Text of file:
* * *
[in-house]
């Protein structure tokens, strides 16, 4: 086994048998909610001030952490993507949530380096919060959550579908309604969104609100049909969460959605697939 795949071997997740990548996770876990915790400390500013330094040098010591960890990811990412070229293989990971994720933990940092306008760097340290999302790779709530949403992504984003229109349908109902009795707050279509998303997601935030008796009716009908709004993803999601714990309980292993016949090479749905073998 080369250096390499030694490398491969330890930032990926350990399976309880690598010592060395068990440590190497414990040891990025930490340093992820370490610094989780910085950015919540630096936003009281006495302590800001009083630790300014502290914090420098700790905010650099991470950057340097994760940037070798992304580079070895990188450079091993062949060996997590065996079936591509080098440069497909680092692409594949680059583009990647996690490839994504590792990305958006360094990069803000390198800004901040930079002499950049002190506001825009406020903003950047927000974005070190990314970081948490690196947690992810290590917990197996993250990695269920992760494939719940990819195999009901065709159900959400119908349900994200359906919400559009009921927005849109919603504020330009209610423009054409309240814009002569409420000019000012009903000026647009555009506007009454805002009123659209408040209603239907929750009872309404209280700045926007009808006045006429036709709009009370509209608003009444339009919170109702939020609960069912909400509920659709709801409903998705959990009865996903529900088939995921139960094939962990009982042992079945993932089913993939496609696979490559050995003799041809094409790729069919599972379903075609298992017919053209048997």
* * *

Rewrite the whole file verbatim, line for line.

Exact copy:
[in-house]
């Protein structure tokens, strides 16, 4: 086994048998909610001030952490993507949530380096919060959550579908309604969104609100049909969460959605697939 795949071997997740990548996770876990915790400390500013330094040098010591960890990811990412070229293989990971994720933990940092306008760097340290999302790779709530949403992504984003229109349908109902009795707050279509998303997601935030008796009716009908709004993803999601714990309980292993016949090479749905073998 080369250096390499030694490398491969330890930032990926350990399976309880690598010592060395068990440590190497414990040891990025930490340093992820370490610094989780910085950015919540630096936003009281006495302590800001009083630790300014502290914090420098700790905010650099991470950057340097994760940037070798992304580079070895990188450079091993062949060996997590065996079936591509080098440069497909680092692409594949680059583009990647996690490839994504590792990305958006360094990069803000390198800004901040930079002499950049002190506001825009406020903003950047927000974005070190990314970081948490690196947690992810290590917990197996993250990695269920992760494939719940990819195999009901065709159900959400119908349900994200359906919400559009009921927005849109919603504020330009209610423009054409309240814009002569409420000019000012009903000026647009555009506007009454805002009123659209408040209603239907929750009872309404209280700045926007009808006045006429036709709009009370509209608003009444339009919170109702939020609960069912909400509920659709709801409903998705959990009865996903529900088939995921139960094939962990009982042992079945993932089913993939496609696979490559050995003799041809094409790729069919599972379903075609298992017919053209048997």